A Political Winner’s Curse: Why Preventive Policies Pass Parliament so Narrowly
AbstractPreventive policy measures such as bailouts often pass parliament very narrowly. We present a model of asymmetric information between politicians and voters which rationalizes this narrow parliamentary outcome. A successful preventive policy impedes the verification of its own necessity. When policy intervention is necessary but voters disagree ex-ante, individual politicians have an incentive to loose the vote in parliament in order to be rewarded by voters ex-post. Comfortable vote margins induce incentives to move to the loosing fraction to avoid this winner’s curse. In equilibrium, parliamentary elections over preventive policies are thus likely to end at very narrow margins.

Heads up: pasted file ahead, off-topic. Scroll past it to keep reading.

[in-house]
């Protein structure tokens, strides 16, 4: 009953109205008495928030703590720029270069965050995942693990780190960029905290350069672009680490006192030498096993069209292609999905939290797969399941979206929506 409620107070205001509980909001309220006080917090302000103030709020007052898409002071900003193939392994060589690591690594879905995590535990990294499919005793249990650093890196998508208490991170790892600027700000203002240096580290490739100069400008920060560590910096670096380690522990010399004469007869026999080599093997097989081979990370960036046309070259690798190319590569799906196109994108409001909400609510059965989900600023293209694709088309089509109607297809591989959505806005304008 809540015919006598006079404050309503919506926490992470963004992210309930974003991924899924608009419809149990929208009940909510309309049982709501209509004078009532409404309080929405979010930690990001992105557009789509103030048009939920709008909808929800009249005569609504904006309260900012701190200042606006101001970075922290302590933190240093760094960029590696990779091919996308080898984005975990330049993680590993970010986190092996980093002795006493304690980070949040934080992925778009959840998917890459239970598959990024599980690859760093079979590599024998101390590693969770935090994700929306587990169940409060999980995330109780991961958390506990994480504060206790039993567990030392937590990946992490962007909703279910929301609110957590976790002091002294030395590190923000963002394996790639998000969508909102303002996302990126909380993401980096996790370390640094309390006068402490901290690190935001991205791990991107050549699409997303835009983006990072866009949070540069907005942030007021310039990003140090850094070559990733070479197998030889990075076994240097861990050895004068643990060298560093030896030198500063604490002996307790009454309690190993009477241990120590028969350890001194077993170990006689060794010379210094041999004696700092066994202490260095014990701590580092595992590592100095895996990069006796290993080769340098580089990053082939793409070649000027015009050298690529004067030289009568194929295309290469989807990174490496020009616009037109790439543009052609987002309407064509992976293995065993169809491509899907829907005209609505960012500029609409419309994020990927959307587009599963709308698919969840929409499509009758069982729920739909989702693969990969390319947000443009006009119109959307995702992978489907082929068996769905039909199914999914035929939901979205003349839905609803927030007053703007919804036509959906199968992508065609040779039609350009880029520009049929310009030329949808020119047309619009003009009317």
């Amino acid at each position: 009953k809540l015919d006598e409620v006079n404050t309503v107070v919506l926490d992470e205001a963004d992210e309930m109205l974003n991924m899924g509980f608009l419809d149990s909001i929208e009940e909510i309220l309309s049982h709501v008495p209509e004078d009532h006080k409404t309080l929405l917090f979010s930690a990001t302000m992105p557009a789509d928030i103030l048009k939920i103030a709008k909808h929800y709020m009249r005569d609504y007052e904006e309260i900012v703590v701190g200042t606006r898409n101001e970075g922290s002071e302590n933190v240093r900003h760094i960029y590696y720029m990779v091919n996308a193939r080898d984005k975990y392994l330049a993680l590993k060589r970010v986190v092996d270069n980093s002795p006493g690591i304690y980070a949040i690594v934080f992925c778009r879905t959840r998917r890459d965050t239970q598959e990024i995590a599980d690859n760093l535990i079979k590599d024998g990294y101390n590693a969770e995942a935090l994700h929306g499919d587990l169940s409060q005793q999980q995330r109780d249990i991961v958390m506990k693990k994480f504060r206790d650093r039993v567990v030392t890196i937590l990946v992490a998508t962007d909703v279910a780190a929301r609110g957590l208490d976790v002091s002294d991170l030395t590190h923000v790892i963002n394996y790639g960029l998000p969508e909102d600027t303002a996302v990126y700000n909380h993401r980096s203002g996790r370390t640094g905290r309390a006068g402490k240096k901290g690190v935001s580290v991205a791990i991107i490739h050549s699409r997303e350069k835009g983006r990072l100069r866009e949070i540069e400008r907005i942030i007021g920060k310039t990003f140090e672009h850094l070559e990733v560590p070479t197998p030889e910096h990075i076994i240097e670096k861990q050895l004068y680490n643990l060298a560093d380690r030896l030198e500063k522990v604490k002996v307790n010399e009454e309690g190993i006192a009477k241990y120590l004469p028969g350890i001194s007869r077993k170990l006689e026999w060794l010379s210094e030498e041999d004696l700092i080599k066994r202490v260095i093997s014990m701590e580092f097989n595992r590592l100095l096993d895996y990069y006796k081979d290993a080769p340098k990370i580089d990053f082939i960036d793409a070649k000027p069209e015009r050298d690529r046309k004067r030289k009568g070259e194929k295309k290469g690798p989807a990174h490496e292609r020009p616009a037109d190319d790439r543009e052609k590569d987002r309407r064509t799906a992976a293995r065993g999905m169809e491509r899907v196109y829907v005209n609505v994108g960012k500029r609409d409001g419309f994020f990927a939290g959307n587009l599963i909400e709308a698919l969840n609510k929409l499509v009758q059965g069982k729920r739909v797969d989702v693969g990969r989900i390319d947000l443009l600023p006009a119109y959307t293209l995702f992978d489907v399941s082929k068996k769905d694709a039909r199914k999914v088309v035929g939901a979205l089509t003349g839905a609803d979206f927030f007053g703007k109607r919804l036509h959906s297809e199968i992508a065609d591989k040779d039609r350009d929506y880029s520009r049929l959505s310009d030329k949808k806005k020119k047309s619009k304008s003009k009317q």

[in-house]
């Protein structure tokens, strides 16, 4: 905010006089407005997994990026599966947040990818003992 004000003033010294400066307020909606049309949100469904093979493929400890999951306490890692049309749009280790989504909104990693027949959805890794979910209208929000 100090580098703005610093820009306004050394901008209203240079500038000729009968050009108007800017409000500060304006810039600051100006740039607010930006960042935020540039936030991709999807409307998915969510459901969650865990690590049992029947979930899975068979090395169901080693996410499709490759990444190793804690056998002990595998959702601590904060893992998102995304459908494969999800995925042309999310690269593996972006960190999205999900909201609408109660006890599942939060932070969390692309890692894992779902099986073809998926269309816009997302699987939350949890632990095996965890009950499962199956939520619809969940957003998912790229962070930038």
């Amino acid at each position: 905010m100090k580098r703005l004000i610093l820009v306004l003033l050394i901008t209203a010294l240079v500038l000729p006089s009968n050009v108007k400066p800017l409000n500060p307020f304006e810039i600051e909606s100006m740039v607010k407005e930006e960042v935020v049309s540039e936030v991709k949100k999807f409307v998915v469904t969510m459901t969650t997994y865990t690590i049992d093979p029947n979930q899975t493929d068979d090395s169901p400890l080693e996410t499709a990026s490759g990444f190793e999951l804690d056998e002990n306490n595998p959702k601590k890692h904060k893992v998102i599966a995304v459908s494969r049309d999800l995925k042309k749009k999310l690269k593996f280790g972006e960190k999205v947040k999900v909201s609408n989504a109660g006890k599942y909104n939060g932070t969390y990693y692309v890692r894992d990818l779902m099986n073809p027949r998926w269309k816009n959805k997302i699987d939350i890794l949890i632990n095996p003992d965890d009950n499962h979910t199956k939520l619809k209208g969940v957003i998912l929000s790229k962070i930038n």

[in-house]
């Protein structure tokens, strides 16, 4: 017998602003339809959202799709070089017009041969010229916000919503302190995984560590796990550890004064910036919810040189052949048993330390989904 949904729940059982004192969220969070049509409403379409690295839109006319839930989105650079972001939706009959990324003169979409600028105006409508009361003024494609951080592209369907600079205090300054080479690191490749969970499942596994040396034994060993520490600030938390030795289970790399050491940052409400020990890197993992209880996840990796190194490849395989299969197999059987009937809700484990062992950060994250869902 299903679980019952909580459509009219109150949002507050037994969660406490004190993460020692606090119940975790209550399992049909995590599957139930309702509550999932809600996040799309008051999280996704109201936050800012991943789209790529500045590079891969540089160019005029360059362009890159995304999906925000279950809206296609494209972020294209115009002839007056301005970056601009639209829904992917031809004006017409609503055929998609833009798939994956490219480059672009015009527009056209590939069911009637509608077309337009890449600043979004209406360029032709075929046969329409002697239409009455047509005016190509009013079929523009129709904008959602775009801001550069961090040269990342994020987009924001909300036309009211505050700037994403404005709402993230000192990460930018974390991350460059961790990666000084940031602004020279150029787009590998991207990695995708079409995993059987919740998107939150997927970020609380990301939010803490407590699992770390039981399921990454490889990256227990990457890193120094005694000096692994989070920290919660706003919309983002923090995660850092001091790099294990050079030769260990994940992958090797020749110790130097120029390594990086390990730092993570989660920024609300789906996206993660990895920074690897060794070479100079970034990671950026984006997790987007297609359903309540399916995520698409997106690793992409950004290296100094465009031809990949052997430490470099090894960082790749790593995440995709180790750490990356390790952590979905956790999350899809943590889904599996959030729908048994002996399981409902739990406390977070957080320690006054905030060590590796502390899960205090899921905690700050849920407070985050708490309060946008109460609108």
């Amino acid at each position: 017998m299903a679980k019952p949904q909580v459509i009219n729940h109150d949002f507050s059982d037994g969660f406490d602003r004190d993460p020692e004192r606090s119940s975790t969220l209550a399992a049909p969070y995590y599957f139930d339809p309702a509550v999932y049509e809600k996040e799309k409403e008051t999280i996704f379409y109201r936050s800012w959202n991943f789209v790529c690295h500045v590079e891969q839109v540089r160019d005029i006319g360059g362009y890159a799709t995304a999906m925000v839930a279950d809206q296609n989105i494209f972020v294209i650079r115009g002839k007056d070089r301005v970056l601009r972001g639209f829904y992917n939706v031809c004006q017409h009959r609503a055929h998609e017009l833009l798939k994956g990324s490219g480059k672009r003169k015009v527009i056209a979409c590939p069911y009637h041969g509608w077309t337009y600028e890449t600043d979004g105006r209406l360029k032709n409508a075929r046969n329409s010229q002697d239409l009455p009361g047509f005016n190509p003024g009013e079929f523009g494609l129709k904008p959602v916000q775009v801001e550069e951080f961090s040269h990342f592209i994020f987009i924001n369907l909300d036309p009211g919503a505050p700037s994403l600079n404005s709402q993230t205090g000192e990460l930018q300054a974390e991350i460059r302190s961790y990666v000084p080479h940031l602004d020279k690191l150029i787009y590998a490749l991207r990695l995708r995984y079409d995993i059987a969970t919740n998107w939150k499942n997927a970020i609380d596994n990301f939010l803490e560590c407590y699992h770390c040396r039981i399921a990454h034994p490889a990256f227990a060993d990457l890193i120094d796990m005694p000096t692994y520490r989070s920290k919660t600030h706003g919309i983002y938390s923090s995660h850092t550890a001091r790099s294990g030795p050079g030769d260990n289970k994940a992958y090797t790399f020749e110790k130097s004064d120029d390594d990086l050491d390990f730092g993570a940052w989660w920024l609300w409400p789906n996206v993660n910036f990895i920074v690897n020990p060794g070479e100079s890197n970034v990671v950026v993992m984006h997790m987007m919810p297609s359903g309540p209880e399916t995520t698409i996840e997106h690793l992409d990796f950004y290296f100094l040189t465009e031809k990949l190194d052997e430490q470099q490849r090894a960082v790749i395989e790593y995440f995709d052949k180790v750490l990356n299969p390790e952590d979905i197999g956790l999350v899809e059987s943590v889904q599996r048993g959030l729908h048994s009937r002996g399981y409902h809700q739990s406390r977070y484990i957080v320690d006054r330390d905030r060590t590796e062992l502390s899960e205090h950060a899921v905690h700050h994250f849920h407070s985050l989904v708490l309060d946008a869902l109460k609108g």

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Bibliographic InfoPaper provided by Rheinisch-Westfälisches Institut für Wirtschaftsforschung, Ruhr-Universität Bochum, Universität Dortmund, Universität Duisburg-Essen in its series Ruhr Economic Papers with number 0336.
Length: 27 pages
Date of creation: May 2012
Date of revision:
Find related papers by JEL classification:
- D72 - Microeconomics - - Analysis of Collective Decision-Making - - - Political Processes: Rent-seeking, Lobbying, Elections, Legislatures, and Voting Behavior
- D82 - Microeconomics - - Information, Knowledge, and Uncertainty - - - Asymmetric and Private Information; Mechanism Design
This paper has been announced in the following NEP Reports:
- NEP-ALL-2012-07-23 (All new papers)
- NEP-CDM-2012-07-23 (Collective Decision-Making)
- NEP-CTA-2012-07-23 (Contract Theory & Applications)
- NEP-POL-2012-07-23 (Positive Political Economics)
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